I attended a candidate forum last Tuesday at the EMS building. The candidates for State Representative seats 35a and 35b, two Fremont County Commissioner positions and the Fremont County Prosecutor were in attendance. They were each given the opportunity to explain why they should be considered for the position and each responded to a few related questions submitted by the audience. Here are my impressions of the candidates based on the forum.

State Representative 35a
Van Burtenshaw (incumbent) was very much aware of the state budgeting process and expressed a commitment to take care of state workers and teachers. He also was proud of his assistance in opposing the Island Park National Monument by introducing the resolution in the state legislature.
Daniel Davis emphasized that he was a strict constitutionalist which would be great if he was running for national office. He proclaimed that according to the constitution, the federal government had no right to own any property and that all the national forest lands belong to the states. I have bad news for Mr. Davis, that ship sailed well over a century ago. Without presenting any specifics on what he would do if elected, I am not sure he would be an effective state representative.

State Representative 35b
Paul Romrell (incumbent) was also obviously very seasoned in the state budgeting process. He has been working to use the increase in the state gas tax to repair Highway 20 through the caldera. While this year is going to be only patching, chip and seal, he hopes to have the road rebuilt within the next couple of years.
Karey Hanks is a local school bus driver who also identified herself as a strict constitutionalist. She spent most of her time telling of hours spent with local school children, conveying the importance and her love of the constitution. She was less clear about what she hoped to accomplish if elected.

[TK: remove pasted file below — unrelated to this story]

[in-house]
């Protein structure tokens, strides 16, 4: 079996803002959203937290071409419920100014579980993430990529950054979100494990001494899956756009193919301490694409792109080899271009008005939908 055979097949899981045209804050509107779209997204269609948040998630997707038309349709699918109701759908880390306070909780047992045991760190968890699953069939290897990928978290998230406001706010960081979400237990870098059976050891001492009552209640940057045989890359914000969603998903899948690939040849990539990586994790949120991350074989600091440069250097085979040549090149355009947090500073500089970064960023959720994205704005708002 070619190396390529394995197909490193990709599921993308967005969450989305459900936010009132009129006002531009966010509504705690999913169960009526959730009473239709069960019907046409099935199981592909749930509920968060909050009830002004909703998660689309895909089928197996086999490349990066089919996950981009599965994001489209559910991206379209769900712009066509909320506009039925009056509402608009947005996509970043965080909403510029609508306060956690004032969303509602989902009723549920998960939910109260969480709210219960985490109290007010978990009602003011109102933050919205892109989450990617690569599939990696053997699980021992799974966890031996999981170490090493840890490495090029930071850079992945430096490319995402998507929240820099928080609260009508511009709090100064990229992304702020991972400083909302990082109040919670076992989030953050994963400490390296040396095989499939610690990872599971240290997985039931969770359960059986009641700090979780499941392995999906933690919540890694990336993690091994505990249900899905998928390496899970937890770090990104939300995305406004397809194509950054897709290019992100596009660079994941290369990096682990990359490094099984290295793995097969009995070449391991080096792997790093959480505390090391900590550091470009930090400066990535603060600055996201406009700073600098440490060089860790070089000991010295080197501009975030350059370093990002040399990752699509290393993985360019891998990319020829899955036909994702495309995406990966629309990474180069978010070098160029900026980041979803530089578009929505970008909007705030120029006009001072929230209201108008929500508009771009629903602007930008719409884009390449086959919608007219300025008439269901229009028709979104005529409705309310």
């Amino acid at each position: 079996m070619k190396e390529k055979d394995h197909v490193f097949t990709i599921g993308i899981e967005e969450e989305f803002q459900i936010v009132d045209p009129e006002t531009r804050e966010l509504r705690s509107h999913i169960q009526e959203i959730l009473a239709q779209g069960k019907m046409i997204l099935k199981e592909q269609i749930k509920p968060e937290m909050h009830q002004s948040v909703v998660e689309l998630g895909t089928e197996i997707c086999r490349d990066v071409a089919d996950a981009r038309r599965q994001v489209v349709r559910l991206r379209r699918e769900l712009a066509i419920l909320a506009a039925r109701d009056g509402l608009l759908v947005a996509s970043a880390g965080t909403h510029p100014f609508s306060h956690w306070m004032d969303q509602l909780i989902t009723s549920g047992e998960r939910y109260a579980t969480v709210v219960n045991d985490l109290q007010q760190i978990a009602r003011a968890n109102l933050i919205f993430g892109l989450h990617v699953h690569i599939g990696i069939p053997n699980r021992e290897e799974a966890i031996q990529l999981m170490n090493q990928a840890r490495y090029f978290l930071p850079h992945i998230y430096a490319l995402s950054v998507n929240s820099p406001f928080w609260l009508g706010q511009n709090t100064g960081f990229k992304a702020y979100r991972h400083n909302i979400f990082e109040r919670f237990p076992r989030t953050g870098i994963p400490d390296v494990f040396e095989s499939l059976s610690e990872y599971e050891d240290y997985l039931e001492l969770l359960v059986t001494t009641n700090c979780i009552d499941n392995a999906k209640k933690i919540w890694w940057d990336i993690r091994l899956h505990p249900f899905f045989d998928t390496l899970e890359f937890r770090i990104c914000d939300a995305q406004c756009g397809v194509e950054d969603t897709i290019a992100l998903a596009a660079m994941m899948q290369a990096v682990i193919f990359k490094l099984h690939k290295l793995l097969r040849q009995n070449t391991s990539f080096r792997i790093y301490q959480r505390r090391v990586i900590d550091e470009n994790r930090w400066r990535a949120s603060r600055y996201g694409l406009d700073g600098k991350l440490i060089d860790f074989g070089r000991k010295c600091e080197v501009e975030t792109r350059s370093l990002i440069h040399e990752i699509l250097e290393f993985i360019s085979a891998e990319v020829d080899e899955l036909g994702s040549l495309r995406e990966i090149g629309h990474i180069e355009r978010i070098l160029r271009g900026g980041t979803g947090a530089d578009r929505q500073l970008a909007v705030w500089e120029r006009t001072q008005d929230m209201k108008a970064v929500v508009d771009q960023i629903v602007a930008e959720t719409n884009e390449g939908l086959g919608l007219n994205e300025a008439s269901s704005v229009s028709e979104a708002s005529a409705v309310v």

Fremont County Prosecutor
Karl Lewies (incumbent) is a polished attorney who spent his time addressing the complaints issued against him by his opponent. He explained that he handles the criminal prosecutions and that his deputy handles the civil actions, including the Commissioners’ meetings. He does case preparation on Mondays for upcoming trials and the meetings are also on Mondays. Regarding his private practice, he advised that since Fremont County is not the hotbed of criminal activity, he has intermittent time that is available. He uses the time productively to practice law in his private practice. 
Marcia Murdoch presented two issues regarding Mr. Lewies that she felt needed to be addressed. First, Mr. Lewies does not attend the County Commissioners’ meetings but delegates that duty to his deputy. Second, Mr. Lewies maintains a private practice while serving as county attorney. Ms. Murdoch promised to attend the Commissioners’ meetings personally and not maintain a private practice. Regardless of whether one thinks that these issues are important, at least someone studied and found areas to distinguish themselves from their rival.